HERE COME THE JUDGE...JURY...
AND EXECUTIONER

The Punisher #20 and #21
Marvel
"Brotherhood Part 1" and "Brotherhood Part 2"
Writer: Garth Ennis
Artist Steve Dillon
Review by Abner Senires


What name strikes terror to criminals everywhere?

Well, "Keyser Soze" is correct, too. But I'm talking about the Man in Black.

Frank Castle.

The Punisher.

Following a trip across the pond and a short visit to the countryside, Frank's back in the Big Apple for this latest yarn. This time out, he's looking into a pair of cops who seem to have gotten themselves into a bit of a pickle. Detective Andy Seifert is trading coke for cash with a crew of crooked cops. His partner, Mike Pearce, tangles with demon rum and domestic difficulties. It makes for a messy combination and Frank's right in the thick of it.

As usual, Ennis and Dillon pull off the tale with their usual flair. Though not as over the top as Preacher, the duo nevertheless get down and dirty. And often violent.

In chronicling Frank's exploits, Ennis pairs edgy urban noir with a bit of black comedy. Where else can you find a creative use of a cell phone and a passing truck, (I'll admit it doesn't quite compare with the ingenious application of a flamethrower or tactical maneuvers involving polar bears from earlier issues but it works here). And in classic Punisher-style Frank takes out four approaching thugs using just a handgun without batting an eye--without looking--all the while interrogating a bad guy.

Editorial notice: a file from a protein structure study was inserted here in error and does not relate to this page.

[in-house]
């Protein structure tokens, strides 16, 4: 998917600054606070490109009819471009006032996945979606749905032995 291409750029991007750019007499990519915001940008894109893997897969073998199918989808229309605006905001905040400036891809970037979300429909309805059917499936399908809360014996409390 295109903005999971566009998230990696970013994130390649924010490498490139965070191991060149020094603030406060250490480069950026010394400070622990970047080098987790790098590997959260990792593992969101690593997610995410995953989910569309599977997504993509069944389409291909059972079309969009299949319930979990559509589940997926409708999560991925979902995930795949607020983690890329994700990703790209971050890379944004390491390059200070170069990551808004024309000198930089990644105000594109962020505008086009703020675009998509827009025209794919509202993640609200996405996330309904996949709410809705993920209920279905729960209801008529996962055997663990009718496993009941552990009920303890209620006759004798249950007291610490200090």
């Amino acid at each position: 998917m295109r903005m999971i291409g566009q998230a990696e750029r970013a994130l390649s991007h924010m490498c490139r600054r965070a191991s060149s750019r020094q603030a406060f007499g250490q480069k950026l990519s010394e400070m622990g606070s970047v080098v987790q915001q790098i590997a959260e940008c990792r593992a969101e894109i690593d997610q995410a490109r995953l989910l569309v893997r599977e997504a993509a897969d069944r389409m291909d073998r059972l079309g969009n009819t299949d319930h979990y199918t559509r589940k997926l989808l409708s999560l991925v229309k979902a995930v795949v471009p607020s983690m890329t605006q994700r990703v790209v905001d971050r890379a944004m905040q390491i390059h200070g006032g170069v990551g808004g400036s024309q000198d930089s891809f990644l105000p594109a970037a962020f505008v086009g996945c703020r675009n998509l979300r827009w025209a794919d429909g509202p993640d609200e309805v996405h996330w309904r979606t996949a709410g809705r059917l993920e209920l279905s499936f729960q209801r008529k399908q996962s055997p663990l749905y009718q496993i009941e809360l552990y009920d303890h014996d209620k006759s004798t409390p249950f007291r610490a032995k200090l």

Like a good wine with a good meal, Dillon's visuals complement Ennis's writing. Jean "Moebius" Giraud meets Brian Bolland with John Woo sensibilities. Sure, there might be gore, violence, and mayhem in spades, but it serves a purpose and Dillon's style--lean, spare, and often cinematic--gets to the point in a few quick strokes.

(And of course we have to give kudos to the fabulous covers by the inimitable Tim Bradstreet. Dark and gritty, he captures the iconic look that is the Punisher. )

Two problems.

In #20, on page 7, Frank talks to Detective Soap about the two cops. At the bottom of the page, the dialogue is obviously Soap's but the panel shows Frank, not Soap. What happened here?

Then on pages 17-22 of the same issue, we find events that are supposed to be taking place at night. Yet all the exterior colors show daylight! In one panel on page 21, Pearce says: "Hey, it's one-thirty in the morning." But if you look at the previous panel, the sky above the exterior of the house is blue. Looks like somebody had a brainfart.

Then again, I could just be nit-picking.

In any case, "Brotherhood" is a good solid tale. A change of pace compared to, say, #16's tussle with Wolverine and a mob of little people. The next ish wraps up the story arc. Can't wait to see how Frank handles things.

If you're looking to catch up on Frank's previous fun and games (as told by Messrs. Ennis and Dillon), pick up the Punisher trade paperbacks starting with Welcome Back, Frank, followed by Army Of One, and Business as Usual. (For more of these storytelling masters and the unbridled mayhem they are capable of wreaking, pick up the Preacher trades...but that's another column for another time).

Thanks to Ennis and Dillon, I've finally gotten the bad taste of Dolph Lundgren's film version of the Punisher out of my mouth.

p.s. Speaking of film versions, word has it that a new Punisher movie is due to start production in May. Helmed by Jonathan Hensleigh (the screenwriter of Con Air and Armageddon), the film is slated for a 2004 release.


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